Desert Hills, New River Residents Excited About New Roads
February 23, 2011
Gene Strauss can finally sit and enjoy breakfast on his patio, taking in the Sonoran Desert that he calls home in Desert Hills without having to worry about a cloud of dust invading his piece of serenity.
After moving to his Desert Hills home, located off Desert Hills Drive on 29th Ave., some five years ago, Strauss said he was assured his dirt road would be surfaced. “At some point, especially with the economy being where it’s at and the state being broke I wondered if it would ever get built,” he said. “We had people sell to get out of here. They couldn’t handle the constant dust.”
While Maricopa County couldn’t budget to pave the road with asphalt they came up with what they think will be a solution, one being tried out not only on Strauss’ street, which has approximately 36 homes, but also on 12th St. north off of Circle Mountain Road.
The project, which was completed on Feb. 16, involved the County working with a corporation called Soilworks.
Based out of Chandler, the group uses an environmentally friendly liquid copolymer to stabilize and solidify the soil, providing erosion control and dust suppression.
While it looks similar to asphalt it comes at a much cheaper price.
“To pave a road with asphalt you’re looking at anywhere from $7 to $12 a square yard,” Leon Adair, a Maintenance Engineer for Maricopa County said. “With this product you’re looking at approximately $2.20 a square yard. If it holds up the way they indicate it will it’s something we’ll consider using on a larger scale in the future.”
Maricopa Engineering Inspector Elvira Seta said the copolymer works much like a glue. While asphalt is prone to cracking when the dirt beneath settles the copolymer has a flexible quality that should adapt to the environment.
The newly paved roads consist of 2,112 feet in length on 12th Street and some 3,160 feet on 29th Ave., for a total just under a mile between the two streets. Seta has been monitoring the project and will be checking in regularly in the coming weeks to see how well the road holds up under traffic and weather. “We’re curious to see how it does after some rain,” she said on Thursday.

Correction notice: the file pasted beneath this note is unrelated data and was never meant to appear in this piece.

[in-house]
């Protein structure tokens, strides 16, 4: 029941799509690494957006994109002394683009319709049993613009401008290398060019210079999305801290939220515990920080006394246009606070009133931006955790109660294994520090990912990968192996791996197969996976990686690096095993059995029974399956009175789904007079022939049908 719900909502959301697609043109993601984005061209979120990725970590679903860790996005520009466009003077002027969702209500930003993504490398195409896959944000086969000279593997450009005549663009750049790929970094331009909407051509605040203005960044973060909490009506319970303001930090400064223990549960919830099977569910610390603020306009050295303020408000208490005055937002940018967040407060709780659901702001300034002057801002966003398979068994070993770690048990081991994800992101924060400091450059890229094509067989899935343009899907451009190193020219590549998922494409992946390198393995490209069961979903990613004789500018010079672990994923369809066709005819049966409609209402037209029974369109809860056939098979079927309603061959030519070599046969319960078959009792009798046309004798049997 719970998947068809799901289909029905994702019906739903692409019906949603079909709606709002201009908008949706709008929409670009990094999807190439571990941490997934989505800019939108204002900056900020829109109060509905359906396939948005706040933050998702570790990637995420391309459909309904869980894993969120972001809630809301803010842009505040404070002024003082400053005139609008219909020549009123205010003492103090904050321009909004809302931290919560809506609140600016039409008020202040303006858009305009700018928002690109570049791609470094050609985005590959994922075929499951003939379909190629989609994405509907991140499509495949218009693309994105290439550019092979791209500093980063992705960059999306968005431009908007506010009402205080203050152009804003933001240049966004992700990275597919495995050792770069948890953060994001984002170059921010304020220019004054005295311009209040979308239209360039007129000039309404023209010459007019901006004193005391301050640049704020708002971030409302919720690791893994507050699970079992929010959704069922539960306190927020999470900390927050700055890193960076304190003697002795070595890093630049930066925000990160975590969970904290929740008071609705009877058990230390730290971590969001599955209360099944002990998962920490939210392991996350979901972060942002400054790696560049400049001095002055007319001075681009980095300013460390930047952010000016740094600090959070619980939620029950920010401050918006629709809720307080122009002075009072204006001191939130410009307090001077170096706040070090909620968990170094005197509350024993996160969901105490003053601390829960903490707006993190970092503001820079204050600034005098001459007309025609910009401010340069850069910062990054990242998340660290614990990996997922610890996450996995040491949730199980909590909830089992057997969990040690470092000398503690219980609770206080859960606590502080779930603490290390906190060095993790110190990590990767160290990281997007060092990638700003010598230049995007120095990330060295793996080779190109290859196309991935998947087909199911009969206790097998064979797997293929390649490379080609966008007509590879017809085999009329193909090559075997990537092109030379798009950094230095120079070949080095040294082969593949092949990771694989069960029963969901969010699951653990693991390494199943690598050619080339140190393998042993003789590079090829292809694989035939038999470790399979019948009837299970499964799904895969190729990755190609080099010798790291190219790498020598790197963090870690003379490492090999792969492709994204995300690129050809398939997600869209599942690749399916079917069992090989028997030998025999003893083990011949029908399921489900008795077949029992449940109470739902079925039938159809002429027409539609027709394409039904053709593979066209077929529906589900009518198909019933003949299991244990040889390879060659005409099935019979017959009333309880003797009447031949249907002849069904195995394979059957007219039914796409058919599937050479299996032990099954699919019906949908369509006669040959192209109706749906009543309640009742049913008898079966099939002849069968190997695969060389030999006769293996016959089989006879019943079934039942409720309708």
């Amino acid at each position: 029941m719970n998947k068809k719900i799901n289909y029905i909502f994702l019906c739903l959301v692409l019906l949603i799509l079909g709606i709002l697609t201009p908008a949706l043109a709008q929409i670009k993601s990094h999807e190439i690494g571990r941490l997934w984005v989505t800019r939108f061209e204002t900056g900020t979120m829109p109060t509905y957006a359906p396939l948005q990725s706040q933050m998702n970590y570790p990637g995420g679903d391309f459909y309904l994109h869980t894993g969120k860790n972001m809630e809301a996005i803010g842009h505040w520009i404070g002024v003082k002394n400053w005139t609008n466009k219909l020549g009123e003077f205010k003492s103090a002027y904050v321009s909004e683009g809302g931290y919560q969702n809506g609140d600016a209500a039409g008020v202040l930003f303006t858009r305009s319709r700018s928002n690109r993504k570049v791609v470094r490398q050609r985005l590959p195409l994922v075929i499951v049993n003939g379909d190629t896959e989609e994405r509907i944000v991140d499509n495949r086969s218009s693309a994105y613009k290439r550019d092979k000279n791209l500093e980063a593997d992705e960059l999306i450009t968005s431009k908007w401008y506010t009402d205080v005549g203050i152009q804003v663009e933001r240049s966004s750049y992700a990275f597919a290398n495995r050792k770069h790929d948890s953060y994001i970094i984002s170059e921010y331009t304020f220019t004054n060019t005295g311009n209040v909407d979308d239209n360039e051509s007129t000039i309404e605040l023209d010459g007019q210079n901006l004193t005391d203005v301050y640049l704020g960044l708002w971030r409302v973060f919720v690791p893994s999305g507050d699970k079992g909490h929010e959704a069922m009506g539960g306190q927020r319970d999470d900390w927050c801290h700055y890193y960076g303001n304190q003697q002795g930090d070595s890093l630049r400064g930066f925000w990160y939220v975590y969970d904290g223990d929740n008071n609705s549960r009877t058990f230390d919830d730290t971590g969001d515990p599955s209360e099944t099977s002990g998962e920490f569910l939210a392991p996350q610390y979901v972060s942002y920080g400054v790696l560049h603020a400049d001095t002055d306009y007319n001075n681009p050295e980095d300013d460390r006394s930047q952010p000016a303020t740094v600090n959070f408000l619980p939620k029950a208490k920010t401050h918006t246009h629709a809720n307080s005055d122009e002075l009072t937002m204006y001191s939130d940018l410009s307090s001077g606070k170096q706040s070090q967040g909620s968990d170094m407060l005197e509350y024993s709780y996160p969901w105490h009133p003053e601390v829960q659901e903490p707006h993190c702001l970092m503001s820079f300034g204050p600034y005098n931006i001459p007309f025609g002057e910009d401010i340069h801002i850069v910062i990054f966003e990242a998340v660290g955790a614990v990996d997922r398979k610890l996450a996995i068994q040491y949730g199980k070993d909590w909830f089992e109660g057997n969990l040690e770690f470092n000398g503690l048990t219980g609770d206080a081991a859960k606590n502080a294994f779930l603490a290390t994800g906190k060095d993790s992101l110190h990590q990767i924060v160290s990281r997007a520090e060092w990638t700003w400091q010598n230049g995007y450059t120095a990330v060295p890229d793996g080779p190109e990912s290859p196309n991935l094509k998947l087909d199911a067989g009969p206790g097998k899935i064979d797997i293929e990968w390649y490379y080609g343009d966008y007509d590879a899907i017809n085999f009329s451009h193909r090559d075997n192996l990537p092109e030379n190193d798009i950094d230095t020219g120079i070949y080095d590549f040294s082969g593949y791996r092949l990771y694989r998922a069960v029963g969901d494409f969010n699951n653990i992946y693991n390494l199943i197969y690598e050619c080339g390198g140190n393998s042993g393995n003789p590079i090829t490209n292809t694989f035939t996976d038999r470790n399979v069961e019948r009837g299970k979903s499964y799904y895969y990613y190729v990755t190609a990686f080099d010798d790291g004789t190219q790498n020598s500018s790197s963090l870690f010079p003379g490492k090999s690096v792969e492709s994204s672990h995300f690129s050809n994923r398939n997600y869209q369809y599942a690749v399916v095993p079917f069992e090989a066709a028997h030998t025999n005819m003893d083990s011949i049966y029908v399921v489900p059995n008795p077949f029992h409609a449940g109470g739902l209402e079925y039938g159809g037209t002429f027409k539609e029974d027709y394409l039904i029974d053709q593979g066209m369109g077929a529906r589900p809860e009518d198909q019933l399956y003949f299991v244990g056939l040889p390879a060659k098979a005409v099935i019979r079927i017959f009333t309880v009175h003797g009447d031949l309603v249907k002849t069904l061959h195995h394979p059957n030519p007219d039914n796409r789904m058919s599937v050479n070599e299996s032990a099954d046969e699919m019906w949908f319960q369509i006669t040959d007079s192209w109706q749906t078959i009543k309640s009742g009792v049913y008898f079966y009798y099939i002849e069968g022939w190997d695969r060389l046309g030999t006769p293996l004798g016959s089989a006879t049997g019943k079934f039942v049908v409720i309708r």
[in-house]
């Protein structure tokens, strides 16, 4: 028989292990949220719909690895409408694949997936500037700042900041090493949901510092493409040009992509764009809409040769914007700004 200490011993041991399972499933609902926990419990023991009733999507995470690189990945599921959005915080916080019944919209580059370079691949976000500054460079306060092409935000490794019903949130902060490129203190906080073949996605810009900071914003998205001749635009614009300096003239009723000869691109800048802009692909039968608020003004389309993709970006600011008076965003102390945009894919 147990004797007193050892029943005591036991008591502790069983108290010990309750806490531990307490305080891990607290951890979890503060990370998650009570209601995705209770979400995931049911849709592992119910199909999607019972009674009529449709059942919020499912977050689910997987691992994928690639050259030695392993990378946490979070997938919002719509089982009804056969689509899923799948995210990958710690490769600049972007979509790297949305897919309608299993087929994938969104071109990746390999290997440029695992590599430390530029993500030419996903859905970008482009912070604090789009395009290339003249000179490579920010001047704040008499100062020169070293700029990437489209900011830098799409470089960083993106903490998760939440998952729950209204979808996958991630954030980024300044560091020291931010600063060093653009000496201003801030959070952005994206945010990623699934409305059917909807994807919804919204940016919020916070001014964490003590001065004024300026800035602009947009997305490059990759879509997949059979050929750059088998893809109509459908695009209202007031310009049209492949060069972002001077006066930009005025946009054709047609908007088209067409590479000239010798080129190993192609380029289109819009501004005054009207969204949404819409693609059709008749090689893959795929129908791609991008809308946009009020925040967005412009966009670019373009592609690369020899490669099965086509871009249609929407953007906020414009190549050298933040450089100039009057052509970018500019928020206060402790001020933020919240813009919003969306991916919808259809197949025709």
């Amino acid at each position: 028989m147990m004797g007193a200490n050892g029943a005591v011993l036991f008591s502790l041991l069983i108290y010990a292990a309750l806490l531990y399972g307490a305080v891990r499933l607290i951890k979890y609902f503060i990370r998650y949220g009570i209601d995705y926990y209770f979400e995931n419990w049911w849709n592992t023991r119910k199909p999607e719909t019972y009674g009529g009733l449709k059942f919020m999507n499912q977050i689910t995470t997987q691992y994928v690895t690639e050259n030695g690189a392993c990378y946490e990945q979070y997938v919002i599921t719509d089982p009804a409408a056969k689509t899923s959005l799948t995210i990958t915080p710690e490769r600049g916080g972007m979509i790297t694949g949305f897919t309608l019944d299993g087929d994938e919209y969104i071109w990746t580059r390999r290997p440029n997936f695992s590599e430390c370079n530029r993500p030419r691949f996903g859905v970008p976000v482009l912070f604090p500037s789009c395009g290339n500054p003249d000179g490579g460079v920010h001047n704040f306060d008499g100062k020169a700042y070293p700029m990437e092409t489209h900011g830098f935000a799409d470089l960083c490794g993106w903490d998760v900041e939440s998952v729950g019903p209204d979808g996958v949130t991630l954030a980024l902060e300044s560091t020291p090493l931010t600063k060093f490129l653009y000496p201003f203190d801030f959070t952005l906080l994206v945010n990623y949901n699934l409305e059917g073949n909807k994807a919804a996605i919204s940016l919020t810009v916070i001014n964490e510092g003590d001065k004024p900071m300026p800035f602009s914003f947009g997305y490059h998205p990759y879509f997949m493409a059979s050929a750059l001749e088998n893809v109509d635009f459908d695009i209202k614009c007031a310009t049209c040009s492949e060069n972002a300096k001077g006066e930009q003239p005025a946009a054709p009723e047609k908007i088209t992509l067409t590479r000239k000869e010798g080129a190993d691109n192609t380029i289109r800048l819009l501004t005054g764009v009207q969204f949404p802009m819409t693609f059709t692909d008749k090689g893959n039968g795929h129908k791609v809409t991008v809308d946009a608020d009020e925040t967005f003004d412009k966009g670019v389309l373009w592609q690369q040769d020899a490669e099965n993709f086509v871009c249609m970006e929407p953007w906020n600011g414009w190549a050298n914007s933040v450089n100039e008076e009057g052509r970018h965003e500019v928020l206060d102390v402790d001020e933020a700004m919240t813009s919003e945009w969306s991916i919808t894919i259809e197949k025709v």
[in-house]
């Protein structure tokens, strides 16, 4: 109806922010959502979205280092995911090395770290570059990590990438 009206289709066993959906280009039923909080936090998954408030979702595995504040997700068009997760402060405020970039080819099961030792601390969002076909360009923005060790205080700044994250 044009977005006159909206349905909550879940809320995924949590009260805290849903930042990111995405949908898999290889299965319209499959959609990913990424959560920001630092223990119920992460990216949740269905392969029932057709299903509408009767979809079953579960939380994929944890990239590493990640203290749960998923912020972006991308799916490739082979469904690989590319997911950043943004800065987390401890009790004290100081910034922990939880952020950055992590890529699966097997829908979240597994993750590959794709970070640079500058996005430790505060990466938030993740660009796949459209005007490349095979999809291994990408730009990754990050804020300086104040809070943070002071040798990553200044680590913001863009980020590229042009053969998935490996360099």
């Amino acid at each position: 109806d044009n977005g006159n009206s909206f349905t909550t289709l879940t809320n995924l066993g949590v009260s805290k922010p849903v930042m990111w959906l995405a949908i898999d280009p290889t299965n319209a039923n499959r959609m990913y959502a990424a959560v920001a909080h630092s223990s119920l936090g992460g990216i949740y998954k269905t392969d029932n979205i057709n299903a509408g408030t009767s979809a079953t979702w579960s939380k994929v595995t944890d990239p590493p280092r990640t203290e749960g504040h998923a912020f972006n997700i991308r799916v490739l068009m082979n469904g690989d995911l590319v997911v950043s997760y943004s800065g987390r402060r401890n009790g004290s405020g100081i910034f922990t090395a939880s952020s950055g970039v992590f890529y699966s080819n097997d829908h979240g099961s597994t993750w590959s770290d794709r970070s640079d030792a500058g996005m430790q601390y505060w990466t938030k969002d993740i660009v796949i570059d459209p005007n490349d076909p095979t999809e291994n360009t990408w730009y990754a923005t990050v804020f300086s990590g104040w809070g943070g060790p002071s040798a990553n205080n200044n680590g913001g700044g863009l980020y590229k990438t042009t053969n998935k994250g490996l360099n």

The contract with Soilworks guarantees the road will hold up for seven years
with yearly maintenance. Seta said she talked to many of the drivers on both roads. She estimates that 12th St. sees anywhere from 100-150 cars go by each day.
“I’ve spent the last couple days out here and the smiles on the driver’s faces are very rewarding,” she said. “Up until now if they went any where over 10 miles per hour they were kicking up dust everywhere. All I keep hearing is how great this is.” Adair said he anticipates he’ll have a good idea of the long-term viability of the new roads within three months.
“I think that will be enough time to have an idea of whether they’ll hold up well enough against the weather and the traffic,” he said. Soilworks will return to the roads after six months to perform some maintenance. Strauss said he and his neighbors are more than impressed. “I’ve talked to a lot of people and the consensus is, ‘oh my God this is fantastic,’” he said. Seta only sees one problem. “I’ve talked to people that live on other streets in the area and they want to know why their street wasn’t picked and when we’re going to take care of their street,” she said. “Depending on how this holds up we very well could be back sometime in the near future.”
To learn more about Soilworks go to soilworks.com.
Original article as published February 23, 2011